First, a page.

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Parashat Shlach – Each Minyan, a Tikkun

Why do we need ten Jewish adults for a Minyan (quorum)? Why exactly ten? According to the rabbis (BT, Megillah 23b) the reason for selecting this number is found in our Torah portion. According to our scholars the idea of a quorum of ten is derived from the ten spies, who are called a congregation (Num. 14:27), who speak ill about the land of Israel. For these ten people and their lack of faith and lies, our people spent forty years in the wilderness and because of them, today for a wedding, for reading the Torah, for praying, for reciting the Kaddish, etc., we need a Minyan. 

And I ask myself, why this episode out of all them was chosen by the rabbis to become the source for a Minyan? Wouldn’t it be better to say that ten Jewish adults compose a Minyan in memory of the ten righteous people of which Abraham spoke regarding Sodom and Gomorrah? Or the ten people that were assembled in the gates of Bet-Lechem and who were witnesses in the case of Boaz in the book of Ruth? Why did the rabbis choose precisely this passage to emphasize that a congregation is formed with a minimum of ten people? 

I would like to suggest that the reason is because each Minyan is a Tikkun, each time that we get together to have a Minyan we are repairing the mistake made by these ten leaders. They didn’t trust in Hashem; we show our trust in Hashem each time we gather to pray to HaShem. They didn’t trust in the words of the Torah; we do, so we gather in a Minyan every time we read the Torah publicly. Gathering a Minyan for a community prayer, for a Bris, a wedding or a funeral is a way to repair the mistake of our forefathers. It is saying to ourselves, to God and to the rest of the Jewish community that we believe in God and in ourselves, that we are a people of believers, sons and daughters of believers. 

Each Minyan is a Tikkun, be part of a Minyan, be part of the repairing of our world.

Shabbat Shalom,

Rabbi Uri

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Behalotecha: What leaders do (or should do.)

The Levites were chosen by God to work in the Tabernacle (later on in the Temple) replacing the original law that every first born of each family should be devoted to serve God. In our Torah portion we read:  For they are wholly given over to Me from among the children of Israel; instead of those that open the womb all the firstborn of Israel I have taken them for Myself” (Num. 8:16) The Hebrew for wholly given is Netunim Netunim.  Rashi, quoting a Midrash, says that the repetition of the word Netunim (given over for) means that the Levites were given over for two different works:  on the one hand singing and on the other hand carrying all the vessels and the equipment of the tabernacle from one place to the other.  

The Levites were held in high esteem by the Israelite society and by God himself. To be a Levi was to have a respected and honored position in the times of the Bible. They sang to God and to the people, beautifying the service, but they were also responsible for carrying, schlepping from one place to the other all the furniture and the structure of the Tabernacle. They were at the same time the Cantor and the janitor. A true leader, a person wholly devoted to God, to a goal, to his company or to his ideals should be willing to always do both the most elevated task and the most mundane task. With the same passion he employs in singing to God, he should be dismantling the bars of the tabernacle. The big things and the small things, what is shown in the scene and what is going on behind the scene, are both holy work. A true leader should never say “this work is not for me” or “this is too low for my status”. A true leader knows that every task is important and is holy and if he needs to pull up his sleeves to get the job done then he should do it.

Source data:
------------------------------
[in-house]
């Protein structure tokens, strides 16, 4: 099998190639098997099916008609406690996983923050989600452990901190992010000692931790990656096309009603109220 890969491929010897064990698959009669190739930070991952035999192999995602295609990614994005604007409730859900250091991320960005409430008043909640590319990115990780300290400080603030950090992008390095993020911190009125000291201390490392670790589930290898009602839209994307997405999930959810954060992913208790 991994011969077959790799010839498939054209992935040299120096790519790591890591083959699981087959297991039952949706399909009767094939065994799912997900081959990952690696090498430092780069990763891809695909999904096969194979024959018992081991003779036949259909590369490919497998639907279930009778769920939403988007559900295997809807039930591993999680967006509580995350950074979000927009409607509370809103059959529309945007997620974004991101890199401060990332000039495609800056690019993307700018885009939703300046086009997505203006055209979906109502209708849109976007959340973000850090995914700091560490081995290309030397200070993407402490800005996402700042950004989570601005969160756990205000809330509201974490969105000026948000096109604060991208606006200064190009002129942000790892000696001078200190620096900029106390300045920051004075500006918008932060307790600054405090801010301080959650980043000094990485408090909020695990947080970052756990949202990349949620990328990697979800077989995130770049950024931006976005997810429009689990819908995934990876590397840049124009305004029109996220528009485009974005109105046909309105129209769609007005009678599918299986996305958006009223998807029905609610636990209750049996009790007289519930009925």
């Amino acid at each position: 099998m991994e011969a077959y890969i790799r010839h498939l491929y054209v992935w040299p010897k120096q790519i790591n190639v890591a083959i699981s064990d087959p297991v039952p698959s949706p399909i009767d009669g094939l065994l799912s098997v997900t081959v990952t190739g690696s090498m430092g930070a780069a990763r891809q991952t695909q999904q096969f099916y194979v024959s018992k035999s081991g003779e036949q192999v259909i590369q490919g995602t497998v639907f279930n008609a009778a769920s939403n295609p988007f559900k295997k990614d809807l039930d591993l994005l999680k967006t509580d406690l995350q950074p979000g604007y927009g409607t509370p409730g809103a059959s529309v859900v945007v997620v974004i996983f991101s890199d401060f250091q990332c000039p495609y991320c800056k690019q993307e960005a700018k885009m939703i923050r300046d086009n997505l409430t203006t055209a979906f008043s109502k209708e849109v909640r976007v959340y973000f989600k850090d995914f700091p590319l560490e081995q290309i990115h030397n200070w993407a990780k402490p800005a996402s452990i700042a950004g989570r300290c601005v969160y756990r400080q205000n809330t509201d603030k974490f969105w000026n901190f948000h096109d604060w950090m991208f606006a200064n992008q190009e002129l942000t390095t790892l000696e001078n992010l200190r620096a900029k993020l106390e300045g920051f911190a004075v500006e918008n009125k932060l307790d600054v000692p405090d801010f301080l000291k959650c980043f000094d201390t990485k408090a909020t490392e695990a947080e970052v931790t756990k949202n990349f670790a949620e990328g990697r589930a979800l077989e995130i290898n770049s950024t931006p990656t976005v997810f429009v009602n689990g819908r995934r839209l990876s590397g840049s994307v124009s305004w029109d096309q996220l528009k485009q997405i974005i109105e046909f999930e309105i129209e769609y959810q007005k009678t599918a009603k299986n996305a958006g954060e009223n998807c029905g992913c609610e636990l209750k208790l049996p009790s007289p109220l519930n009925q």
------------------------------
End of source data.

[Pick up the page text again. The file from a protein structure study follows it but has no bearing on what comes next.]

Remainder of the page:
Shabbat Shalom,

Rabbi Uri

Naso – Spirit of folly

In our Torah portion we find the laws of the Isha Sotah, the woman suspected of adultery. The term Sotah, comes from the verb Listot which means “go astray”. That is why this woman is called Sotah because she is suspected of “going astray”, deviating herself from the Torah and from the usual ways of modesty (Rashi, Num. 5:12). The Midrash points out that the verb Listot is connected with the word Shtut (folly or madness). Both words sound similar, and are written in a similar way, in Hebrew. This makes the rabbis state the following: “Adulterers do not commit adultery unless a spirit of folly (שְׁטוּת) enters them” (Tanhuma, Naso 5). According to this perspective when someone is unfaithful to his/her partner is not because they really “want to” is just because the spirit of stupidity and foolishness enter in them.

The Talmud extends this idea by saying, “A man commits a transgression only if a spirit of folly enters him.” (b. Sotah 3a). Not only adultery but the cause of any transgression is understood as a moment of foolishness. Understanding every transgression or sin with this view has the risk of being too lenient and of forgiving all mistakes simply because “he/she was seized by an attack of madness”. This has the risk of always blaming “the spirit of folly” and not assuming personal responsibility. But there is also some beauty in this idea; it give us the possibility to be more forgiving, to give second chances and to understand that many times (if not most) when a loved one commits a mistake, breaks a promise or does something wrong is not out of wickedness but just because for a moment they lost their way, they forgot, they became foolish, they were not thinking, etc. With this approach in mind we can see every human being as intrinsically good but as the Maharsha (1555-1631) said “we should learn from this that in every transgression there is a spirit that makes us go astray from the good path to the bad path” (Chidushei Agadot, Sotah 3a).